RIO DE JANEIRO — Simone Biles’ golden run in Rio is picking up steam. So, surprisingly, is Britain’s.
Biles added a third gold medal to her rapidly rising haul on Sunday, easily capturing the women’s vault final. The 19-year-old helped the “Final Five” to team gold and also dominated the all-around competition last week, averaged 15.966 on her two vaults on Sunday to become the first American woman to win the event at the Olympics.
Minutes after Biles picked up the first vault gold medal ever by an American female gymnast, British star Max Whitlock earned his second gold of the day — and the second ever for his country in gymnastics — when he won the pommel horse to back up his victory earlier in the afternoon on floor exercise.
While the day may belong to Whitlock, the games belong to Biles. Her score was more than .7 better than silver medalist Maria Paseka and bronze medalist Giulia Steingruber of Switzerland, showcasing the gap between Biles and the rest of the world.
Going last among the eight female finalists, Biles drilled her Amanar — a round off onto the block followed by 2 1/2 twists — and put up a 15.9 to take the lead. Needing only to land her second vault to win, Biles was near perfect. Her score of 16.033 for her “Cheng” was the best of the night.
Biles’ three golds in Rio are also the most by a female gymnast from the U.S. in one Olympics. The gold also gives Biles 17 world championship or Olympic medals, the most ever by an American woman. She will get a chance to stand atop the podium again when she competes in the balance beam finals on Monday and the floor exercise final on Tuesday.
India’s Dipa Karmakar made history by being the first female gymnast from her country to compete in the Olympics and make an event final by finishing fourth. Oksana Chusovitina’s seventh trip to the Olympics ended with a seventh-place finish for the 41-year-old from Uzbekistan. Chusovitina said afterward she’s already planning to train all the way to the 2020 games in Tokyo.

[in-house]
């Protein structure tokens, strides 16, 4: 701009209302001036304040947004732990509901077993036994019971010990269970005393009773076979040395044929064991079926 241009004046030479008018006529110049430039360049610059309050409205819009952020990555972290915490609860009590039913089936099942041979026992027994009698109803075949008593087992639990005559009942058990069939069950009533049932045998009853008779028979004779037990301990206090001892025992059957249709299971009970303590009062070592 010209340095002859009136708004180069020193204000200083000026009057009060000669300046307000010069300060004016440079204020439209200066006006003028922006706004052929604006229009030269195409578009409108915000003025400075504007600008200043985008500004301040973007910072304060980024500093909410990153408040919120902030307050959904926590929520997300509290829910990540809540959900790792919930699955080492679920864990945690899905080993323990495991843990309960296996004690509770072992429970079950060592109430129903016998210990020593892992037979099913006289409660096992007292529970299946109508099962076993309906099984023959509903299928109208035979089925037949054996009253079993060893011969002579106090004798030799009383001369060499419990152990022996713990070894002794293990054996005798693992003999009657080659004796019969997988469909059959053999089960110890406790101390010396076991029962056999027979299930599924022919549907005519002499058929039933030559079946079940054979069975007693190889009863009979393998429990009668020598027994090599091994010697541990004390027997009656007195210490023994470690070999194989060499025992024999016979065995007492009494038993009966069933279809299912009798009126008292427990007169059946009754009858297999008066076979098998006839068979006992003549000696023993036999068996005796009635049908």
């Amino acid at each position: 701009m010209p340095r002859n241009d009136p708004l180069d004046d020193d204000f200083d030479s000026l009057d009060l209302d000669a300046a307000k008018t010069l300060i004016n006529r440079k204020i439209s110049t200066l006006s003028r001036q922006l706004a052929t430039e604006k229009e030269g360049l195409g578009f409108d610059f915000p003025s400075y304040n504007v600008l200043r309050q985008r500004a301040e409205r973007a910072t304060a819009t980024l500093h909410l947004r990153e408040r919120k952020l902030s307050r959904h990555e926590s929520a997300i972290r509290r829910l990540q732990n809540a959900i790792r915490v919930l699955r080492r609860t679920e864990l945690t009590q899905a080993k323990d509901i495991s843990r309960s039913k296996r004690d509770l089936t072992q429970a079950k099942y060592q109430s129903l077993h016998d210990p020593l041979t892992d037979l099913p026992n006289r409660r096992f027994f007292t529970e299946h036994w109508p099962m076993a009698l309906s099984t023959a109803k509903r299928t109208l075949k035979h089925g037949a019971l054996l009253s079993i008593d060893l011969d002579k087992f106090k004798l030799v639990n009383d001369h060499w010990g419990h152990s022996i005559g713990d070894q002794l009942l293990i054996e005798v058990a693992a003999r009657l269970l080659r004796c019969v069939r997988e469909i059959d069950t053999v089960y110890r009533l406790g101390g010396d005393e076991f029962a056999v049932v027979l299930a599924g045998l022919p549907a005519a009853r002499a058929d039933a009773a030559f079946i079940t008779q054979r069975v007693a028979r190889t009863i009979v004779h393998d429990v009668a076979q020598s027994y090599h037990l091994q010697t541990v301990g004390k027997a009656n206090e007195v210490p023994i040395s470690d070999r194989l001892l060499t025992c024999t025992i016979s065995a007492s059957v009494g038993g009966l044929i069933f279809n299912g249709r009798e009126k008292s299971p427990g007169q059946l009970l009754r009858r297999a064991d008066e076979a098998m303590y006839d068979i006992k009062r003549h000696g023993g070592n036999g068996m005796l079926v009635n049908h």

Whitlock became the first gymnast from Britain to win Olympic gold by edging Brazil’s Diego Hypolito in the men’s floor exercise final. Whitlock’s score of 15.633 was just enough to edge Hypolito, who finished with a 15.533. Arthur Mariano of Brazil earned bronze for the host country.
American Sam Mikulak finished eighth, his routine disrupted by an explosion from the rowdy crowd inside Rio Olympic Arena, which burst into applause when Mikulak — going last — made a mistake to assure the Brazilians of two medals.
Mikulak said he “got pretty rattled” by the noise.
The Americans did receive a jolt of good news for the U.S. men’s program, which finished fifth in the team competition and failed to pick up a medal in the all-around last week, when Alex Naddour picked up bronze on pommels behind Whitlock and rival and teammate Louis Smith.
Surprisingly, the Americans’ spot in the mix at the top has been taken by the Brits, who have revamped their program in recent years, winning a team bronze in London four years ago. They finally have their first two golds thanks to the 23-year-old Whitlock.